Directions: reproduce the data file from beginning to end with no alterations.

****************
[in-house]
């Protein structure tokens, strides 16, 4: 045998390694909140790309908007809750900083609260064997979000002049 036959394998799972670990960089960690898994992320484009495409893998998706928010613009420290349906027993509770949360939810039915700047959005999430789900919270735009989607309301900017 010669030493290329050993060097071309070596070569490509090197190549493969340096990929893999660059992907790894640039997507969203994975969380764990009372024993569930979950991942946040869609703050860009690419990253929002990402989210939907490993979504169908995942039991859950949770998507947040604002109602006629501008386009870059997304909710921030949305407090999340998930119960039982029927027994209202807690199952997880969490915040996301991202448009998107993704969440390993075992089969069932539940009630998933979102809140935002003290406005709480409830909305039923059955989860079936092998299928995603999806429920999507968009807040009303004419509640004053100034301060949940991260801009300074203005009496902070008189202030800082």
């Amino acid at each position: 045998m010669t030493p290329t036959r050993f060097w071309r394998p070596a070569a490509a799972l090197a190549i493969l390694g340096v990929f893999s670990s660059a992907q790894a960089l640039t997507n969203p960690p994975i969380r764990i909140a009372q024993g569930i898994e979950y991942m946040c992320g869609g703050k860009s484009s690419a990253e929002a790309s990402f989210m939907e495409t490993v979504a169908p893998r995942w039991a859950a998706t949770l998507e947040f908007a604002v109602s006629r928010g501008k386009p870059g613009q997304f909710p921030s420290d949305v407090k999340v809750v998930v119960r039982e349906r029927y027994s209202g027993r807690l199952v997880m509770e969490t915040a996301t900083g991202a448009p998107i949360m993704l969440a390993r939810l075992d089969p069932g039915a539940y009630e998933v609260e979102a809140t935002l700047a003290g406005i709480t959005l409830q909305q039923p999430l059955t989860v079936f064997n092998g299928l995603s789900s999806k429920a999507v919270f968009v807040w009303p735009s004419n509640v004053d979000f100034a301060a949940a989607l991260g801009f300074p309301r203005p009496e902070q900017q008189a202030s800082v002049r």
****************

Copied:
[in-house]
């Protein structure tokens, strides 16, 4: 045998390694909140790309908007809750900083609260064997979000002049 036959394998799972670990960089960690898994992320484009495409893998998706928010613009420290349906027993509770949360939810039915700047959005999430789900919270735009989607309301900017 010669030493290329050993060097071309070596070569490509090197190549493969340096990929893999660059992907790894640039997507969203994975969380764990009372024993569930979950991942946040869609703050860009690419990253929002990402989210939907490993979504169908995942039991859950949770998507947040604002109602006629501008386009870059997304909710921030949305407090999340998930119960039982029927027994209202807690199952997880969490915040996301991202448009998107993704969440390993075992089969069932539940009630998933979102809140935002003290406005709480409830909305039923059955989860079936092998299928995603999806429920999507968009807040009303004419509640004053100034301060949940991260801009300074203005009496902070008189202030800082």
């Amino acid at each position: 045998m010669t030493p290329t036959r050993f060097w071309r394998p070596a070569a490509a799972l090197a190549i493969l390694g340096v990929f893999s670990s660059a992907q790894a960089l640039t997507n969203p960690p994975i969380r764990i909140a009372q024993g569930i898994e979950y991942m946040c992320g869609g703050k860009s484009s690419a990253e929002a790309s990402f989210m939907e495409t490993v979504a169908p893998r995942w039991a859950a998706t949770l998507e947040f908007a604002v109602s006629r928010g501008k386009p870059g613009q997304f909710p921030s420290d949305v407090k999340v809750v998930v119960r039982e349906r029927y027994s209202g027993r807690l199952v997880m509770e969490t915040a996301t900083g991202a448009p998107i949360m993704l969440a390993r939810l075992d089969p069932g039915a539940y009630e998933v609260e979102a809140t935002l700047a003290g406005i709480t959005l409830q909305q039923p999430l059955t989860v079936f064997n092998g299928l995603s789900s999806k429920a999507v919270f968009v807040w009303p735009s004419n509640v004053d979000f100034a301060a949940a989607l991260g801009f300074p309301r203005p009496e902070q900017q008189a202030s800082v002049r």